The figures show that Nigeria has experienced an increasing misery level since the fourth republic and the nation is facing its worst hardship under the current administration.
However, while some might be quick to point to democracy as the problem, it is important to note that the happiest countries in the world still practise democracy.
Every May 29, Nigeria remembers the beginning of the end of decades of military rule and the start of democracy.
Nigeria, Africa’s largest economy is now in its 22nd year of uninterrupted democracy, the longest since the country was created in 1960.
To many, democracy was long sought as the best model of governance that can lead Nigeria into political stability, respect for the rule of law and economic prosperity.
While there has been political stability and just above average respect for the rule of law, economic prosperity appears to have eluded the country in the last 22 years.
Several macro-economic indicators provide a solid reference to gauging how the economy has performed throughout the last 22 years that have seen the country vote for 4 democratically elected presidents.
GDP Growth rate, inflation rate, lending rates, population growth rate, unemployment rate, etc., are examples of macroeconomic indicators used by economist to ascertain how countries have performed. More importantly, is how these indicators have impacted the standard of living of Nigerians.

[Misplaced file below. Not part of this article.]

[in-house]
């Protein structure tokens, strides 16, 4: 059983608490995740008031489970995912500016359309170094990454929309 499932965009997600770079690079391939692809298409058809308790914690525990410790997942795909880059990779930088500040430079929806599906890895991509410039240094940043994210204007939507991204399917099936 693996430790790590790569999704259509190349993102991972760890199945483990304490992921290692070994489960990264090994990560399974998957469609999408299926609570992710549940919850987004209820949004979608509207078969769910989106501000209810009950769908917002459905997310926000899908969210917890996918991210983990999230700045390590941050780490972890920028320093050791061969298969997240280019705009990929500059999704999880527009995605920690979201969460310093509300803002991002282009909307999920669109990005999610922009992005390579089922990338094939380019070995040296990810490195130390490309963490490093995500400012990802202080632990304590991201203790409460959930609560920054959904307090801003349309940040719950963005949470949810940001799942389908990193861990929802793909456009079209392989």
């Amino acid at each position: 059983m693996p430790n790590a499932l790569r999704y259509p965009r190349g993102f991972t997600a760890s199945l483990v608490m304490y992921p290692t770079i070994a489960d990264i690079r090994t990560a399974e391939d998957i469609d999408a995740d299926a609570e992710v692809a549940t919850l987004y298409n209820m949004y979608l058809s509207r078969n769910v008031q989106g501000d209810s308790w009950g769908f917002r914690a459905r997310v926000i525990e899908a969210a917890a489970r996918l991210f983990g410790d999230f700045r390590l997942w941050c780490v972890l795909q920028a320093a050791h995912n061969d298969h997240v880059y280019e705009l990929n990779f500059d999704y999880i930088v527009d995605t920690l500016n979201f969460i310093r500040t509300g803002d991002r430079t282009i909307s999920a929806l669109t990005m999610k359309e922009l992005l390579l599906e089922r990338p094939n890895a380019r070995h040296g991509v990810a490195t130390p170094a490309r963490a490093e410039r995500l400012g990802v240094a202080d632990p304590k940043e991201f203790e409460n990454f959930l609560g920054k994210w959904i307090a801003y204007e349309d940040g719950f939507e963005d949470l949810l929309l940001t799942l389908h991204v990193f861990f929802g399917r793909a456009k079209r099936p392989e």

However, a more reliable metric is the misery index which combines all of the macroeconomic indicators mentioned above. It accounts for insufficient jobs, expensive access to funds as a result of high lending rate, increase in the price of goods and services, and the reduction in consumption due to low growth rate. These are the main features that make up the core concepts that are measurable with regards to the misery index
Furthermore, the 22-year democratic average GDP growth rate is 5.1%, in the last five years (2015-2020), the average economic growth rate was 0.68%, which is much below the average population growth rate of around 2.5% per year since 1999. There is increasing Misery as a result of this growing tendency for the population. In the fourth quarter of 2020, the unemployment rate grew to 33.3%, up from 3.79% in 1999.
According to the data, the misery index of Nigerians has been on a steady increase. Consequently, it would be judicious to examine each administration’s contribution to the misery level of Nigerians despite their campaign promises.